An Open-Ended Question is a question which cannot be answered with a simple Yes or No answer and one which requires more thought.
It is the opposite of a Closed Question. And like a door, an open question could lead anywhere, a closed question stops everything.
Open-Ended vs Closed Questions
In teaching, an open-ended question will elicit a more complex and longer answer. For example, you might be talking about a movie with your class. You could ask them:
Did you enjoy Skyfall?
And a student might reply with a Yes or a No which, in terms of allowing them to practice their English, is not very helpful. On the other hand, if you ask them an open-ended question they need to construct a fuller and more complex reply:
What did you enjoy about the Skyfall?
To which a student might reply:
I enjoyed the fight scenes.
I enjoyed the cars!
Sometimes shy students can find open-ended questions quite daunting so you may want to lead into them with closed questions. Get the student used to speaking and thinking about the subject and giving one-word answers and then use an open-ended question to allow them to speak more freely.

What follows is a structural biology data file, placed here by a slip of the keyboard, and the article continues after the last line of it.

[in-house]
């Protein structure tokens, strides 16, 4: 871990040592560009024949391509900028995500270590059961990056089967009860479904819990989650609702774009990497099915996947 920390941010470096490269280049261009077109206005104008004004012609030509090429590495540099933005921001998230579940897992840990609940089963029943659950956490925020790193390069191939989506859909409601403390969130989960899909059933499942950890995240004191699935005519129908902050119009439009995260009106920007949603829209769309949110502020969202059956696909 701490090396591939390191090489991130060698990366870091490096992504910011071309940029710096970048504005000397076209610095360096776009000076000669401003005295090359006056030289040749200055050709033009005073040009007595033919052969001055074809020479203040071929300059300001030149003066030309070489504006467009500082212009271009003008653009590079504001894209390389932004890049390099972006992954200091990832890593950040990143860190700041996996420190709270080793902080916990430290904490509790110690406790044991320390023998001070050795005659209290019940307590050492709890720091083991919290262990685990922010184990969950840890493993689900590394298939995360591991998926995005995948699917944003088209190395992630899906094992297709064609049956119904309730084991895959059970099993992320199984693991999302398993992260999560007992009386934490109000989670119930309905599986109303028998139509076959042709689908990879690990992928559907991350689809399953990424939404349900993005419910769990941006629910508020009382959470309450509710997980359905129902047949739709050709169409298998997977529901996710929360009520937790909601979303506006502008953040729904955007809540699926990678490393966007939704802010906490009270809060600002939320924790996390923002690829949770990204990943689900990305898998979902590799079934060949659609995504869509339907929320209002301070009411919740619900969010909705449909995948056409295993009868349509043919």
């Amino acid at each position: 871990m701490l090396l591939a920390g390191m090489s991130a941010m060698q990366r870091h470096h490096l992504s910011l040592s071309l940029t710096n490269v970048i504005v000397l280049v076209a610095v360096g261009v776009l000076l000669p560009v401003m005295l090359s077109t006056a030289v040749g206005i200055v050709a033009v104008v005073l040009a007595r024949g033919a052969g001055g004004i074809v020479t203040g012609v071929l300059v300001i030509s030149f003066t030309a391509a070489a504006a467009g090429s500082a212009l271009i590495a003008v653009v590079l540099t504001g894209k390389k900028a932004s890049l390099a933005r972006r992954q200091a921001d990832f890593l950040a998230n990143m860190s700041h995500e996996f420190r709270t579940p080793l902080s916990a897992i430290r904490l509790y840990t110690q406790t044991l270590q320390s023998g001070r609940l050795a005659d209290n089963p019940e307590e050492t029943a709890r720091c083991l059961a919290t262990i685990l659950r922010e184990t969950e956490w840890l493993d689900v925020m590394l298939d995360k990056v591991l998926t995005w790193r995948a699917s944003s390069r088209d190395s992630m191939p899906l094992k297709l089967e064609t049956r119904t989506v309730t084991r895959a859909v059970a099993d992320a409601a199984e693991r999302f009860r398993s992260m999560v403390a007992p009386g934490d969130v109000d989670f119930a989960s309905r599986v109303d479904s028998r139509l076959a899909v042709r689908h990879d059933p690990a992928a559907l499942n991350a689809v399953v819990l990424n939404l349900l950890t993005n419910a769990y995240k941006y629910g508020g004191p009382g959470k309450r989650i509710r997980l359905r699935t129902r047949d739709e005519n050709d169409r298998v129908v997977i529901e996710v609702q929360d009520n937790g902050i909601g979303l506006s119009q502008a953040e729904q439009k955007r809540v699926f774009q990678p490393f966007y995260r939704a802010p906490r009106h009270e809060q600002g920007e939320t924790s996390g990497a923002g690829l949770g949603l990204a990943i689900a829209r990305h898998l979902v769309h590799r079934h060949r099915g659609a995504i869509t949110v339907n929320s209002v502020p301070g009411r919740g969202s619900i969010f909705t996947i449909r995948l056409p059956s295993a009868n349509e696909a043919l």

T: Where did you go on holiday this Summer?
T: Nice. Did you go to an island or Athens?
T: And what did you do there?
S: We visited the Acropolis.
T: Anything else?
S: We went shopping.
In other words, feel free to use closed questions to introduce the subject but leave room for an open-ended question so the student can actually say something substantial if they wish and use English more.
Open-Ended questions are a useful tool in the practice of concept checking (see below) when you make sure your students have understood something well. And as a teacher you should be aware at all times whether you’re asking open-ended or closed questions and be ready to switch between them as the situation demands. A first step here is simply knowing the difference and using different types of questions in class.
One important use of open ended questions is in concept checking.
Suppose you give your students a text to read. You then ask them a closed question like this:
Did you understand the text?
Did you like the main character?
You may get a few students answering, “Yes”, but can you be sure they understood the text? By giving a one word answer the student has a 50/50 chance of getting it correct whether they’ve understood the question or text or not!
Instead, if you ask them an open ended question you will soon see if they’ve understood:
How would you have faced the problem?
What happened in the end?
And so on. Here students must have understood the text in order to give an answer.
For more on this, see the main article, Concept Checking Questions in English Language Teaching.
Teacher Talking Time in TEFL/TESOL – another use of open-ended questions is in reducing teacher talking time.